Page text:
I’m finally back with a tip post this Tuesday about planning meals while traveling for you , inspired by pictures and lessons from our recent trip to Ireland. I want to share with you my general travel philosophy, because it has a lot to do with food, and how to enjoy your vacation and a new place without breaking the bank. Travel is something I love, mostly because it not only relaxes me to be disconnected from the normal stressors of everyday life, but also because I an stretched by engaging with a new place, culture, and people. It may be another state, or another country, but I always come home with a richer perspective and a bigger world.
However, to do all this world-expanding travel, it takes sacrifices throughout the year to end up with the cash to take a guilt and debt-free vacation. Another way to make it possible, I take a slightly different approach to how we will travel and how we plan meals while traveling. So here are my tips for how to travel and eat well while doing it:
1. Skip the hotel room. When we travel, we rarely stay in hotels… Instead we rent apartments or self-catering hotel suites that have a full kitchen available. Being someone who loves to cook, I don’t want travel to stop my favorite activity, and it saves SO much money not having to pay $20 dollars for that toast and coffee in the hotel restaurant. We also end up being so much more comfortable in an apartment than in a cramped hotel room. They tend to have more character and teach us more about how people in that place really live. For us it’s almost always worth the splurge to have more control over our meals and comfort. This beautiful kitchen below is at Cleneghans, our favorite (and cheapest!) place we stayed in Ireland.
2. Eat in. For breakfast and dinner use that kitchen you’re paying for and only splurge on meals out for lunch while out on adventures. For me breakfast is a must because I love a huge breakfast, but most included continental or bed-and-breakfast options are too often woefully inadequate.
3. Travel (& Eat) During Off-Peak Times. We love to travel during the change from winter to spring, because you can still get winter rates with a good chance at pleasant weather. If you apply this philosophy to dining out, try to go out to eat in the middle of the week (Monday-Wednesday is usually best), because fancy restaurants may have specials during those times to get people in the door. Can you believe I got the lamb special below for 1/3 the cost than if I’d ordered it two nights later?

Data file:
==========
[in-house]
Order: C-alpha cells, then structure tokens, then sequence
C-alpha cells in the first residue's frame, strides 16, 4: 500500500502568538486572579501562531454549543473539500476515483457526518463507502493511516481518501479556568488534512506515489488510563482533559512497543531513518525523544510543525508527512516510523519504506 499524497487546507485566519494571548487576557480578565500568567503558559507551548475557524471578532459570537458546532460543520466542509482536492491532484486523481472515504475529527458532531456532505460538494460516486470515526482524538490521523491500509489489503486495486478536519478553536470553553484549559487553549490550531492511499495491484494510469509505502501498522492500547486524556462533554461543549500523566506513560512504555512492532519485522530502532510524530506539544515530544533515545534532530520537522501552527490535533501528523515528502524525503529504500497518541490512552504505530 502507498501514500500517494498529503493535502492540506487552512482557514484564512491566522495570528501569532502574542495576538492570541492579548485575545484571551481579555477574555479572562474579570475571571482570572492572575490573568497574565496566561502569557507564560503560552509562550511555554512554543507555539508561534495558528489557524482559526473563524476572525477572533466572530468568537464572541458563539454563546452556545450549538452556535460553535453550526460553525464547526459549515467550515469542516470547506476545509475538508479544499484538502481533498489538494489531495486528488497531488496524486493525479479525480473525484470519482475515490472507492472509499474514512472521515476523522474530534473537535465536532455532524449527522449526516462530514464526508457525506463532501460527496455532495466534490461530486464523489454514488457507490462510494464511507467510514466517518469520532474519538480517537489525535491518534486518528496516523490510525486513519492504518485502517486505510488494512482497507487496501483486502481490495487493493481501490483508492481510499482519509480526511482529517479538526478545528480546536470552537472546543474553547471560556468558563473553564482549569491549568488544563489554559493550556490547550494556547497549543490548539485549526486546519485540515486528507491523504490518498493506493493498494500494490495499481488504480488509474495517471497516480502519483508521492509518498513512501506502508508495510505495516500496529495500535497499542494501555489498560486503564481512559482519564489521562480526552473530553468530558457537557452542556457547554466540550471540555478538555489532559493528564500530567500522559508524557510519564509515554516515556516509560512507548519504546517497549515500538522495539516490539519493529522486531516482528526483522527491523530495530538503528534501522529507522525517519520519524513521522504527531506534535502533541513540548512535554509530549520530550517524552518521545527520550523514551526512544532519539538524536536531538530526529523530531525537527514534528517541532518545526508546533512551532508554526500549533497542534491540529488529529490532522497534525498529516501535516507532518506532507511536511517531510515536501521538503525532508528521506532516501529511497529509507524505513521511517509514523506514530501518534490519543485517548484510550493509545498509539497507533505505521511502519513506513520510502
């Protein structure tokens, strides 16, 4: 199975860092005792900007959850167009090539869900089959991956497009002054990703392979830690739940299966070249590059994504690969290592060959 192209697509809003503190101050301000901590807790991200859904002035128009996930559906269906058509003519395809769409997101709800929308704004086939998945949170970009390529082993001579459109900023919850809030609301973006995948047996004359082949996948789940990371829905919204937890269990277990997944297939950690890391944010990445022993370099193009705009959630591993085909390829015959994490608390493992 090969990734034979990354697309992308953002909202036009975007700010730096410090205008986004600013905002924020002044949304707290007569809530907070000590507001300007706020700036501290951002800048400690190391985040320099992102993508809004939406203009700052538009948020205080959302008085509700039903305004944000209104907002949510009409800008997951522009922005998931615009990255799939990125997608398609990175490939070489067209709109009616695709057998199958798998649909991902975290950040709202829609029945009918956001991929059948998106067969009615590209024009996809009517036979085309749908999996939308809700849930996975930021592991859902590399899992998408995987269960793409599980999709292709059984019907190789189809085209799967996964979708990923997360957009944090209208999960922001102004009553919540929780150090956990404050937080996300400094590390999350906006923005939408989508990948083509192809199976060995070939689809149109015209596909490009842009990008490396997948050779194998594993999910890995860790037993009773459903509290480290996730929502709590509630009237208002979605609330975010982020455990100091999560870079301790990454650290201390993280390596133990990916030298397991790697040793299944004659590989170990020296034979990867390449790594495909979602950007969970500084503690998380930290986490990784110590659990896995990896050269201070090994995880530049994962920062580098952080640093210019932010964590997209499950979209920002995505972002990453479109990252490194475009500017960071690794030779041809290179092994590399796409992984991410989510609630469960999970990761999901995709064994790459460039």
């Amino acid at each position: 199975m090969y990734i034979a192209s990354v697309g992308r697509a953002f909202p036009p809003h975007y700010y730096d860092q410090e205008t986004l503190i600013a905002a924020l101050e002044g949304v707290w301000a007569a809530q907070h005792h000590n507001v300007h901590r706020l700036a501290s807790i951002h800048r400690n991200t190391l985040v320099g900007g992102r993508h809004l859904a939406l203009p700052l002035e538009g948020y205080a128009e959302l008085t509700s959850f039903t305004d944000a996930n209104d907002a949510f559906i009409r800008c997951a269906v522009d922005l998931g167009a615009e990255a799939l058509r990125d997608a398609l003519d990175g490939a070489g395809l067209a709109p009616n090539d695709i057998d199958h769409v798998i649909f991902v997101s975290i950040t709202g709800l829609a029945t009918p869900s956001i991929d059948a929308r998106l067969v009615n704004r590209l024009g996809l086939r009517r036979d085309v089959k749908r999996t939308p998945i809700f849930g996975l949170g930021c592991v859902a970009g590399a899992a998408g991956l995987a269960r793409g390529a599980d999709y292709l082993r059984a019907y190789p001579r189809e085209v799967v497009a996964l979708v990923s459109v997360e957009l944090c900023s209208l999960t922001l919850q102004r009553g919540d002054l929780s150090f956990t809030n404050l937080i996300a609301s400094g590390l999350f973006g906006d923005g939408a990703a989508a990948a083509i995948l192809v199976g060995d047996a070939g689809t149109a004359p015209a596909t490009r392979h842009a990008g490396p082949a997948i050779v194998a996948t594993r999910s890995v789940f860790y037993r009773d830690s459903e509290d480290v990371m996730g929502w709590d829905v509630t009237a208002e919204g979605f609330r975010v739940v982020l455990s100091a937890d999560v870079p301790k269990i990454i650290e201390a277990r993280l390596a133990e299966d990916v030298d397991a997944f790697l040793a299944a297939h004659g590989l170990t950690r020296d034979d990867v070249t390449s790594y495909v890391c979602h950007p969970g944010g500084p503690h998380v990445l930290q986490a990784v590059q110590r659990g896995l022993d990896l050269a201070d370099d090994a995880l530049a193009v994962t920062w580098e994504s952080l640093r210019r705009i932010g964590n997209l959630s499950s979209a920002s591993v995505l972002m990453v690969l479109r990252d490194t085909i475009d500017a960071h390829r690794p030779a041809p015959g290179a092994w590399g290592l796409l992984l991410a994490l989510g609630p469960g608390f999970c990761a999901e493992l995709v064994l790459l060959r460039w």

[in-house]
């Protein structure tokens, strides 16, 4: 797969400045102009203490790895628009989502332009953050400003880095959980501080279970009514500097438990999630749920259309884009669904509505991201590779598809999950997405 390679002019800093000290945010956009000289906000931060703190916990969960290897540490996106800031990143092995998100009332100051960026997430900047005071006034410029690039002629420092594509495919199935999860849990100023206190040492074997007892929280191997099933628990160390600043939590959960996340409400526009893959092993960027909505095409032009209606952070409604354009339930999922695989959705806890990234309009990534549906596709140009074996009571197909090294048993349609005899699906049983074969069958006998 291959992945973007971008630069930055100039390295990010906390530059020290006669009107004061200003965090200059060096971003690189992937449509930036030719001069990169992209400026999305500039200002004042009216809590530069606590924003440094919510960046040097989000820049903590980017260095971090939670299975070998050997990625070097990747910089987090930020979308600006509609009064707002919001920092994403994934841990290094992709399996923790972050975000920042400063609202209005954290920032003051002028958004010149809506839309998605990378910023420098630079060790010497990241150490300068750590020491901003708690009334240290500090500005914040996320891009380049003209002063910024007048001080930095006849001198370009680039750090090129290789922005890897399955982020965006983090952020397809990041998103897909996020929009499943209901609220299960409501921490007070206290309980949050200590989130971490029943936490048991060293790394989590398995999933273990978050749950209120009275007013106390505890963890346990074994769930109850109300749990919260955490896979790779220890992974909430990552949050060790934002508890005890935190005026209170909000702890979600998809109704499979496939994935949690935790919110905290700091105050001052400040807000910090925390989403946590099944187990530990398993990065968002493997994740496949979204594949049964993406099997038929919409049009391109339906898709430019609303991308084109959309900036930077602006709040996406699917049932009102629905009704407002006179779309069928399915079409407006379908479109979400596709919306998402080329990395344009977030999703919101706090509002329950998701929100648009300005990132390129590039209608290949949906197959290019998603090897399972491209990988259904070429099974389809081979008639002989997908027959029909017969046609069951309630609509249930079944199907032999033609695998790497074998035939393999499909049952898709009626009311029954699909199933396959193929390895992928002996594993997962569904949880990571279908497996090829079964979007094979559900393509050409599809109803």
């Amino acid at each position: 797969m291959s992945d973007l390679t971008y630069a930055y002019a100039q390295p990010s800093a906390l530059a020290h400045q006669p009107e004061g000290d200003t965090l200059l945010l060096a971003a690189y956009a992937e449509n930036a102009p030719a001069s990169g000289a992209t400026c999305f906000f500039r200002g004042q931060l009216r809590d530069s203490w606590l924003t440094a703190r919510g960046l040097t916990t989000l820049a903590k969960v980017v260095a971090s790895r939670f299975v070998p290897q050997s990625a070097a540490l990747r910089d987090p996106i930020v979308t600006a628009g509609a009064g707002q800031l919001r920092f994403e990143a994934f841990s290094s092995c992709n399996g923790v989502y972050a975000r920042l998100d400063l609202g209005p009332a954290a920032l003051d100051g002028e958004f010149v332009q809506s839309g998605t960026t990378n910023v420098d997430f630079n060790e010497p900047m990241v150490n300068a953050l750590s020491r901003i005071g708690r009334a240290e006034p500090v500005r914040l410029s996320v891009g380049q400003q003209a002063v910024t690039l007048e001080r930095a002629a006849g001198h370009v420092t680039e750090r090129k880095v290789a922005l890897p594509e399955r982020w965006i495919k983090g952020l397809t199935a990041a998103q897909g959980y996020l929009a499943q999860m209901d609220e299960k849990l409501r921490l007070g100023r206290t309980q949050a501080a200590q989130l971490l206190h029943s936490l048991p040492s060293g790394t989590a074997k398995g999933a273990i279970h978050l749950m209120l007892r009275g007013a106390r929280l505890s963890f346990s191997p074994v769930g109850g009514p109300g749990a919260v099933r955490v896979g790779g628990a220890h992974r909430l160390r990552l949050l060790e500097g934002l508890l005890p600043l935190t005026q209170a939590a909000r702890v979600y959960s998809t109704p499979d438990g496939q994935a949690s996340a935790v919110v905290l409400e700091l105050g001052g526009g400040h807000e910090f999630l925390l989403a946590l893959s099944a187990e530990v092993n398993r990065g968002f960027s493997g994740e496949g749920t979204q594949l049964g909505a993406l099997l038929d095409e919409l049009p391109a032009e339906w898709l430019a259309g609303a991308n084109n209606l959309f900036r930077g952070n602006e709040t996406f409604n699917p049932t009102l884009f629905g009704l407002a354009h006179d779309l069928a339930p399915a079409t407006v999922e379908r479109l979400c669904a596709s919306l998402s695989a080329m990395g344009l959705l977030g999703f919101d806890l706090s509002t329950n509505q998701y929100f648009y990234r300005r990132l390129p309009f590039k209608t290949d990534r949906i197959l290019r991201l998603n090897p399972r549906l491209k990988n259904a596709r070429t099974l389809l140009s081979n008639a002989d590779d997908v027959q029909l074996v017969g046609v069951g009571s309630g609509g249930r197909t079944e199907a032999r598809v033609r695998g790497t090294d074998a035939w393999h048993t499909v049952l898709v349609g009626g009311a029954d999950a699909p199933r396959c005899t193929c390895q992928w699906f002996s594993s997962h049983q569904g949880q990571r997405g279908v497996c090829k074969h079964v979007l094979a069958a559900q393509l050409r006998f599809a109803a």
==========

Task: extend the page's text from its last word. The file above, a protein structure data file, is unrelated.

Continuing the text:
4. Keep it light. Not every meal has to be extravagant 3 course affairs… We often find that traveling can be upsetting to our appetite, so we will fill in with a platter of meats, cheese and fruits on travel days, and use leftovers for snacks during our stay.
5. Eat like a local. It can be very easy when researching a vacation to land in the tourist-catering restaurants. Instead, if you make a point of finding out where your average resident would eat (a line out the door at lunchtime is always a good indication), you’ll end up having a memory of amazing food that didn’t cost an arm and a leg. Below is the fish and chips we bought and took to a garden by a castle to eat… SO GOOD. I think I could eat those fish and chips every day and be perfectly content.
6. Above all, be Flexible. You can’t know what to expect when traveling, and that’s where you’ll grow: when you’re at the edge of your comfort and pushing past it. But while you’ll definitely grow, you won’t enjoy the experience if you’re not flexible. Whether it’s realizing your itinerary is just too packed and driving to that beautiful view in the middle of nowhere will be too stressful, or figuring out how to adapt that sausage pasta recipe to use ingredients you can find at the corner store, remember that your agenda is not what is important. Enjoying the experience is.